News Item | PAWS Chicago

Fact Sheet on the Chicagoland Canine Influenza Outbreak

Dec 16, 2015

An unprecedented outbreak of a new strain of the Canine Influenza Virus (CIV), typically equivalent to a common cold, has hit the Chicago dog population. Learn about symptoms, risks and treatment.

Symptoms

Dogs with CIV typically have a persistent and lingering cough, fever and runny nose. They may be lethargic, act severely depressed or have a decreased appetite.  This virus itself is not a risk, but it can spread into secondary infection, like pneumonia—particularly for dogs with weakened immune systems or those who are very young or senior in age.


What You Should Know About CIV

  • Although the illness is highly contagious in dogs, it cannot be transmitted to people and transmission to cats is highly unlikely
  • Dogs can be contagious up to 30 days. A seeming healthy dog can be shedding the virus, spreading it to other dogs
  • An adopted dog might appear healthy and become symptomatic within a short period of time (the incubation period of the disease is 2-5 days before signs and symptoms are noticed)
  • Symptoms may persist after the 30 day period (coughing, sneezing, etc), however the animal should not be shedding the virus (spreading to other dogs)

Preventing the Spread of CIV

CIV is not a hardy virus. This means that any disinfectant will kill it. It is airborne, so direct exposure to other animals should be limited. If you are in contact with other dogs, we would recommend removing shoes, washing hands and placing clothing in the washing machine before interacting with your dog.

A vaccine for CIV was released in November 2015. Check with your veterinarian on whether your dog would benefit from this vaccination.


Treatment of CIV

Because most dogs have not had any exposure to CIV, they do not have immunity to the disease. This means that many dogs will be susceptible and get sick. Luckily, in most instances dogs usually show signs of improvement within a week or so. Should your dog display symptoms as described above:

  • Have your veterinarian examine the dog. If you adopt from PAWS Chicago, it is important to take advantage of PAWS Chicago’s VCA Veterinary Partnership Program. By visiting a VCA vet and utilizing your VCA Healthy Start Certificate within five days of adoption, you will have veterinary coverage if your dog contracts CIV within two weeks of adoption.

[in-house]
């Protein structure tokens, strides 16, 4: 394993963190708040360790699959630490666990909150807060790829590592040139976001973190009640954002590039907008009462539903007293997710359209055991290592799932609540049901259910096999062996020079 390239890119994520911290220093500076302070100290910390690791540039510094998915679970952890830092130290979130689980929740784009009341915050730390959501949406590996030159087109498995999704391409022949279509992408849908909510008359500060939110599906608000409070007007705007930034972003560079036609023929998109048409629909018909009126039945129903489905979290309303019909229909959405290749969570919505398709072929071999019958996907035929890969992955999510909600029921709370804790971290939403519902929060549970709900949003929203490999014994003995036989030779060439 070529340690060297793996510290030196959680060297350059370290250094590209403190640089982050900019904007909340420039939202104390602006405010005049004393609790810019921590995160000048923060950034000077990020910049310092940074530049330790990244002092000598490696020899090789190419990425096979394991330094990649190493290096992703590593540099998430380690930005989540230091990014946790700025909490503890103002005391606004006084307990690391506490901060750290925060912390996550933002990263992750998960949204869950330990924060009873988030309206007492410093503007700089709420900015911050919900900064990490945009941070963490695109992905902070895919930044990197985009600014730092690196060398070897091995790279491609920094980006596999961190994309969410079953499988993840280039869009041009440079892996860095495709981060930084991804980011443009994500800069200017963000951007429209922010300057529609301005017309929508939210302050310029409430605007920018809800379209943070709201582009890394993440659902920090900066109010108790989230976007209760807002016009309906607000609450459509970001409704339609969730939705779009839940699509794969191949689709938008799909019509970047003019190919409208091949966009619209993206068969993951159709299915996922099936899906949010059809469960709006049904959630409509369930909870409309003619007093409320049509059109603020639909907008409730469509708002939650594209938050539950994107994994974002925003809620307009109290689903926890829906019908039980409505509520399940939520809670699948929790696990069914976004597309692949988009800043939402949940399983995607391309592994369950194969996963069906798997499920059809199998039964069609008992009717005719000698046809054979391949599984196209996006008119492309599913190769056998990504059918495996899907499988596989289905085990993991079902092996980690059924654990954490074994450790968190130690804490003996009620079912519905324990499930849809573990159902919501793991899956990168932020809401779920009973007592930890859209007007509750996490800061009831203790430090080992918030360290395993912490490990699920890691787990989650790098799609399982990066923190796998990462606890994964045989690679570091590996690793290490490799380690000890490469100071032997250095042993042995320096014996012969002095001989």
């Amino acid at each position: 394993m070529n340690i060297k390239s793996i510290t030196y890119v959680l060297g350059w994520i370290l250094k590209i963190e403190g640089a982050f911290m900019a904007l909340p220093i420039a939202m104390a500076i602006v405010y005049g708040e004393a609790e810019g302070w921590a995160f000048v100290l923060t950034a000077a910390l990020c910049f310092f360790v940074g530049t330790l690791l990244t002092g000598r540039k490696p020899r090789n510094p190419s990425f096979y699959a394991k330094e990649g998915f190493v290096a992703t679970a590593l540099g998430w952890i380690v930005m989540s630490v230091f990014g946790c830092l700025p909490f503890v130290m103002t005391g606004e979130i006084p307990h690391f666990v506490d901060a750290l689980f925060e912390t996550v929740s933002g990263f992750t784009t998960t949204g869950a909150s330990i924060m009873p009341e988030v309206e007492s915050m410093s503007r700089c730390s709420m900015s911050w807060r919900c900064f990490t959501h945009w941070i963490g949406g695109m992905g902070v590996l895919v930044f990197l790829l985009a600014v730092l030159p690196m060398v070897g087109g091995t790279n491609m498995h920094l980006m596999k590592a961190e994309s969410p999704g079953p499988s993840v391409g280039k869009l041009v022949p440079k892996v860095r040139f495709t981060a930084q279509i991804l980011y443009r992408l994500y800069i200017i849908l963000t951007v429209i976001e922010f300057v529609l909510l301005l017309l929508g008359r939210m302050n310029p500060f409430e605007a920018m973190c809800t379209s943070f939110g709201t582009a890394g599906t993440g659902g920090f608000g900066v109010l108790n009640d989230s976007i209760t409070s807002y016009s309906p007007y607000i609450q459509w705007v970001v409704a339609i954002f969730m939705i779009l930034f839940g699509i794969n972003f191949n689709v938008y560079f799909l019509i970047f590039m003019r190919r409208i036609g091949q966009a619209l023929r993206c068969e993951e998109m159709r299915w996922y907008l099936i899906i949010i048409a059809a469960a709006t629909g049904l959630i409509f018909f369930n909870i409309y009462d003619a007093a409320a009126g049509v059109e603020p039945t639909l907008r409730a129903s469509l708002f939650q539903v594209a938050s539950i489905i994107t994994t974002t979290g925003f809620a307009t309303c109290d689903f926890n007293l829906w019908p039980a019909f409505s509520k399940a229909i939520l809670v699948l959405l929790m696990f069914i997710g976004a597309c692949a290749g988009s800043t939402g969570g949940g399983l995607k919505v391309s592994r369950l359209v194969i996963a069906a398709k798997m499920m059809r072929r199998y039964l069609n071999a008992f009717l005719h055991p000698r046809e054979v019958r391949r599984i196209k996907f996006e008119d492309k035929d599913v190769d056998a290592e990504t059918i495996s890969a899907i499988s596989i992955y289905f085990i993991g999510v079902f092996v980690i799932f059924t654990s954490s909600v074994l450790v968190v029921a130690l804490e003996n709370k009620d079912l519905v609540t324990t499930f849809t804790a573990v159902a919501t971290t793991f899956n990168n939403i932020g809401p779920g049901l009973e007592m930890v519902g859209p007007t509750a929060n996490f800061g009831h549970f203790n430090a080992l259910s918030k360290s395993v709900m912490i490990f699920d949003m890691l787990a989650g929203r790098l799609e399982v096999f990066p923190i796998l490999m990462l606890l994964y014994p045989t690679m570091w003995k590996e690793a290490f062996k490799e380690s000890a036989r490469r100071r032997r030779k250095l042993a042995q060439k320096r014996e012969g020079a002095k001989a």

• Since antibiotics are not effective against CIV, treatment is primarily supportive care (i.e. medicine to make the animal more comfortable). Antibiotics may be prescribed if there is concern of a secondary bacterial infection.

Veterinary Coverage for PAWS Chicago Adopters

  • Typical VCA Veterinary Treatment Coverage: For dogs that come down with CIV symptoms post-adoption that were contracted during their time at PAWS Chicago, veterinary treatment is covered under PAWS Chicago’s VCA Veterinary Partnership Program. Normal program limitations apply. You must take advantage of the VCA Healthy Start Certificate by visiting a VCA veterinarian within five days of adoption.
  • Expansion of Treatment Coverage Effective During The April 2015 CIV Outbreak: If your newly adopted dog contracted CIV at PAWS Chicago and the disease progresses into pneumonia or another more serious infection, you may reach a limit on coverage under the PAWS Chicago VCA Veterinary Partnership Program. If you are notified that VCA is no longer covering the cost of treatment, contact Melissa Dragovan, PAWS Chicago Adoption Program Manager, at (773) 687-4716. During this time period, PAWS Chicago will offer medical care on site and will cover the related expenses. Melissa will provide the information needed to seek this covered care. Please note that PAWS Chicago will cover only the costs of medical care given directly on site at PAWS. You are, of course, welcome to use the services of another vet, but PAWS will not be able to reimburse costs of treatment by an external vet.

Learn more about PAWSefforts to help dogs with CIV >>

Learn more about the PAWS Chicago CIV Foster First program  >>

Updated April 15, 2015